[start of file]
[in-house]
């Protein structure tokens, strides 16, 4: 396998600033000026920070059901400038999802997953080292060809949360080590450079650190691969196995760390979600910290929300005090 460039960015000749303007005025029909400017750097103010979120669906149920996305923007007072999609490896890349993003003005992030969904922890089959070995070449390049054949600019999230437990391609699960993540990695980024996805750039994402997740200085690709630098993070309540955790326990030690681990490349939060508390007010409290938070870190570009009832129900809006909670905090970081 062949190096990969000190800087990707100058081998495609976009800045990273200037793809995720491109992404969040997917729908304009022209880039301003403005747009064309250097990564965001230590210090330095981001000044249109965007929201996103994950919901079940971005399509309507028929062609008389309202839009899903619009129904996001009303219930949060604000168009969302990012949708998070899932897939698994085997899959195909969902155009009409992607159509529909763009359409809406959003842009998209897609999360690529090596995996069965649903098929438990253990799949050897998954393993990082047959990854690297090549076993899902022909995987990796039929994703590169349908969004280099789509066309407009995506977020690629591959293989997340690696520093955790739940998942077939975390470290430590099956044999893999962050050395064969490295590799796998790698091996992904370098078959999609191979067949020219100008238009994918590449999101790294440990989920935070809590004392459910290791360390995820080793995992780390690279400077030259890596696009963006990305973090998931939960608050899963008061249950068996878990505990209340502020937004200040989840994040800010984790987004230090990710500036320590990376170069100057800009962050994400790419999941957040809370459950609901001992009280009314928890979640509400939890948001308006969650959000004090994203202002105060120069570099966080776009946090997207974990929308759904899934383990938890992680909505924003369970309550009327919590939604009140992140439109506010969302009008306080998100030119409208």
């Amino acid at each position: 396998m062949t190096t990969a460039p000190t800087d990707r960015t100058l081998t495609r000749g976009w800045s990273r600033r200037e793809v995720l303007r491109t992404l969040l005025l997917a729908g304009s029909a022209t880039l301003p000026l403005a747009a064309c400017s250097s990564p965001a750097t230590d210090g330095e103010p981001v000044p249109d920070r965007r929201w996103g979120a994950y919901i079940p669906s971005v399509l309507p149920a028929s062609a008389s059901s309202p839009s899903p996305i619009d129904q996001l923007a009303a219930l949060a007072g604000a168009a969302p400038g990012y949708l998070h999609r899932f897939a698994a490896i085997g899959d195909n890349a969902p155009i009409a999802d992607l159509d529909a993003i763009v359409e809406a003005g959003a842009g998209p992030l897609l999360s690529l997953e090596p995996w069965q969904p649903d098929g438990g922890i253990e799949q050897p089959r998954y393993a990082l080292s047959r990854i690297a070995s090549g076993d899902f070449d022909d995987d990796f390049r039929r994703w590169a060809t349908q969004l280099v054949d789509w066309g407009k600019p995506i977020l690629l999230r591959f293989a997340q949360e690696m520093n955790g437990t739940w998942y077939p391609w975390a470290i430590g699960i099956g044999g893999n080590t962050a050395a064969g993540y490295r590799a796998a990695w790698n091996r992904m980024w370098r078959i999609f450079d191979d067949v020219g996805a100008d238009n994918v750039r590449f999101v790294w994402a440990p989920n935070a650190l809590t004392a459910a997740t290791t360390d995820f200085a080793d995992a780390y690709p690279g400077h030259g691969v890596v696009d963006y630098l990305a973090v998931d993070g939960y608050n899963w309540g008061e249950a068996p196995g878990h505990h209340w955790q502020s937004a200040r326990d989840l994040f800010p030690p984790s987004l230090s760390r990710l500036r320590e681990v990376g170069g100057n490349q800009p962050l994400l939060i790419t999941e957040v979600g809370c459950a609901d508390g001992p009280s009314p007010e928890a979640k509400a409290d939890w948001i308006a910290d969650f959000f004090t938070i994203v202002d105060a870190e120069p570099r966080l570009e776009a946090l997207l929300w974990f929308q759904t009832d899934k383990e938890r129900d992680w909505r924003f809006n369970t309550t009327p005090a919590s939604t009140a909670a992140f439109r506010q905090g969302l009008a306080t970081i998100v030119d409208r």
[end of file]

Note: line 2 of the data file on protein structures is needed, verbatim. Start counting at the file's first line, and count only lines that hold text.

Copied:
């Protein structure tokens, strides 16, 4: 396998600033000026920070059901400038999802997953080292060809949360080590450079650190691969196995760390979600910290929300005090 460039960015000749303007005025029909400017750097103010979120669906149920996305923007007072999609490896890349993003003005992030969904922890089959070995070449390049054949600019999230437990391609699960993540990695980024996805750039994402997740200085690709630098993070309540955790326990030690681990490349939060508390007010409290938070870190570009009832129900809006909670905090970081 062949190096990969000190800087990707100058081998495609976009800045990273200037793809995720491109992404969040997917729908304009022209880039301003403005747009064309250097990564965001230590210090330095981001000044249109965007929201996103994950919901079940971005399509309507028929062609008389309202839009899903619009129904996001009303219930949060604000168009969302990012949708998070899932897939698994085997899959195909969902155009009409992607159509529909763009359409809406959003842009998209897609999360690529090596995996069965649903098929438990253990799949050897998954393993990082047959990854690297090549076993899902022909995987990796039929994703590169349908969004280099789509066309407009995506977020690629591959293989997340690696520093955790739940998942077939975390470290430590099956044999893999962050050395064969490295590799796998790698091996992904370098078959999609191979067949020219100008238009994918590449999101790294440990989920935070809590004392459910290791360390995820080793995992780390690279400077030259890596696009963006990305973090998931939960608050899963008061249950068996878990505990209340502020937004200040989840994040800010984790987004230090990710500036320590990376170069100057800009962050994400790419999941957040809370459950609901001992009280009314928890979640509400939890948001308006969650959000004090994203202002105060120069570099966080776009946090997207974990929308759904899934383990938890992680909505924003369970309550009327919590939604009140992140439109506010969302009008306080998100030119409208």